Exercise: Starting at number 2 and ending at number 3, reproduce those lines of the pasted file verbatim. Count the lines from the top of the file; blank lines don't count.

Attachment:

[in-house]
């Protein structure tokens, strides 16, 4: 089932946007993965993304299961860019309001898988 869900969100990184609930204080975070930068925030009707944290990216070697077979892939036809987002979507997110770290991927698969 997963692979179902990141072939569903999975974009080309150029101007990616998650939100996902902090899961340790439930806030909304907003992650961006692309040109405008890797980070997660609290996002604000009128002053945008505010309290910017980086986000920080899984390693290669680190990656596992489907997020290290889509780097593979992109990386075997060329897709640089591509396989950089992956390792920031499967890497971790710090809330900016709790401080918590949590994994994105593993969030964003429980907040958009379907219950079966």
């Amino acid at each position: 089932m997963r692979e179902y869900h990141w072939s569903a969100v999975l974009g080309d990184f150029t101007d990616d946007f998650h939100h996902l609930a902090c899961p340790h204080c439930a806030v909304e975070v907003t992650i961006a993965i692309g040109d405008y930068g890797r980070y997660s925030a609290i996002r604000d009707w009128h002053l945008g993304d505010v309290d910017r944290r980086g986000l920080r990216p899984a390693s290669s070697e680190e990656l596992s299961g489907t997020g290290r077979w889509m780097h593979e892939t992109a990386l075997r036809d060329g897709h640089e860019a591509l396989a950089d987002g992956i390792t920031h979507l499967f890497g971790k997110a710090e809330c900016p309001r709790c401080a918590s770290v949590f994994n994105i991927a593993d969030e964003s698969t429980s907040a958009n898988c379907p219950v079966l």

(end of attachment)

């Protein structure tokens, strides 16, 4: 089932946007993965993304299961860019309001898988 869900969100990184609930204080975070930068925030009707944290990216070697077979892939036809987002979507997110770290991927698969 997963692979179902990141072939569903999975974009080309150029101007990616998650939100996902902090899961340790439930806030909304907003992650961006692309040109405008890797980070997660609290996002604000009128002053945008505010309290910017980086986000920080899984390693290669680190990656596992489907997020290290889509780097593979992109990386075997060329897709640089591509396989950089992956390792920031499967890497971790710090809330900016709790401080918590949590994994994105593993969030964003429980907040958009379907219950079966």
């Amino acid at each position: 089932m997963r692979e179902y869900h990141w072939s569903a969100v999975l974009g080309d990184f150029t101007d990616d946007f998650h939100h996902l609930a902090c899961p340790h204080c439930a806030v909304e975070v907003t992650i961006a993965i692309g040109d405008y930068g890797r980070y997660s925030a609290i996002r604000d009707w009128h002053l945008g993304d505010v309290d910017r944290r980086g986000l920080r990216p899984a390693s290669s070697e680190e990656l596992s299961g489907t997020g290290r077979w889509m780097h593979e892939t992109a990386l075997r036809d060329g897709h640089e860019a591509l396989a950089d987002g992956i390792t920031h979507l499967f890497g971790k997110a710090e809330c900016p309001r709790c401080a918590s770290v949590f994994n994105i991927a593993d969030e964003s698969t429980s907040a958009n898988c379907p219950v079966l």